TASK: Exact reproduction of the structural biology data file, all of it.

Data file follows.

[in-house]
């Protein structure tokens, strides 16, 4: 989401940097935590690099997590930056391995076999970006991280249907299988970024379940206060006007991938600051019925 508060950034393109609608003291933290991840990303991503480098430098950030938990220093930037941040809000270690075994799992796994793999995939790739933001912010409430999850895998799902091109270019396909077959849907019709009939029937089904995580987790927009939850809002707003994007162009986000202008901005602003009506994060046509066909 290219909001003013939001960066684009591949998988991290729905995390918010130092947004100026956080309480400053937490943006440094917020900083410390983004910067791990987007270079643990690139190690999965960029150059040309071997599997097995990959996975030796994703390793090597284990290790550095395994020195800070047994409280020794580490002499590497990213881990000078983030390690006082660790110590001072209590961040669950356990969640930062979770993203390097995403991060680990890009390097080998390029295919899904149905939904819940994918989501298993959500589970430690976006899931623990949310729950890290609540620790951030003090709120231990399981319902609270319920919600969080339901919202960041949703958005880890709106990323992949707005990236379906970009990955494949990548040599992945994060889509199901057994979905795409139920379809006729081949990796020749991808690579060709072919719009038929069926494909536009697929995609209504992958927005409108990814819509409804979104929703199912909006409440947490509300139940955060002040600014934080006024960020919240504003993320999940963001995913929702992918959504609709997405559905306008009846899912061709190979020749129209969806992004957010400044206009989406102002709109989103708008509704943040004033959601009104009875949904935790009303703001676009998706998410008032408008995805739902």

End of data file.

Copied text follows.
[in-house]
């Protein structure tokens, strides 16, 4: 989401940097935590690099997590930056391995076999970006991280249907299988970024379940206060006007991938600051019925 508060950034393109609608003291933290991840990303991503480098430098950030938990220093930037941040809000270690075994799992796994793999995939790739933001912010409430999850895998799902091109270019396909077959849907019709009939029937089904995580987790927009939850809002707003994007162009986000202008901005602003009506994060046509066909 290219909001003013939001960066684009591949998988991290729905995390918010130092947004100026956080309480400053937490943006440094917020900083410390983004910067791990987007270079643990690139190690999965960029150059040309071997599997097995990959996975030796994703390793090597284990290790550095395994020195800070047994409280020794580490002499590497990213881990000078983030390690006082660790110590001072209590961040669950356990969640930062979770993203390097995403991060680990890009390097080998390029295919899904149905939904819940994918989501298993959500589970430690976006899931623990949310729950890290609540620790951030003090709120231990399981319902609270319920919600969080339901919202960041949703958005880890709106990323992949707005990236379906970009990955494949990548040599992945994060889509199901057994979905795409139920379809006729081949990796020749991808690579060709072919719009038929069926494909536009697929995609209504992958927005409108990814819509409804979104929703199912909006409440947490509300139940955060002040600014934080006024960020919240504003993320999940963001995913929702992918959504609709997405559905306008009846899912061709190979020749129209969806992004957010400044206009989406102002709109989103708008509704943040004033959601009104009875949904935790009303703001676009998706998410008032408008995805739902």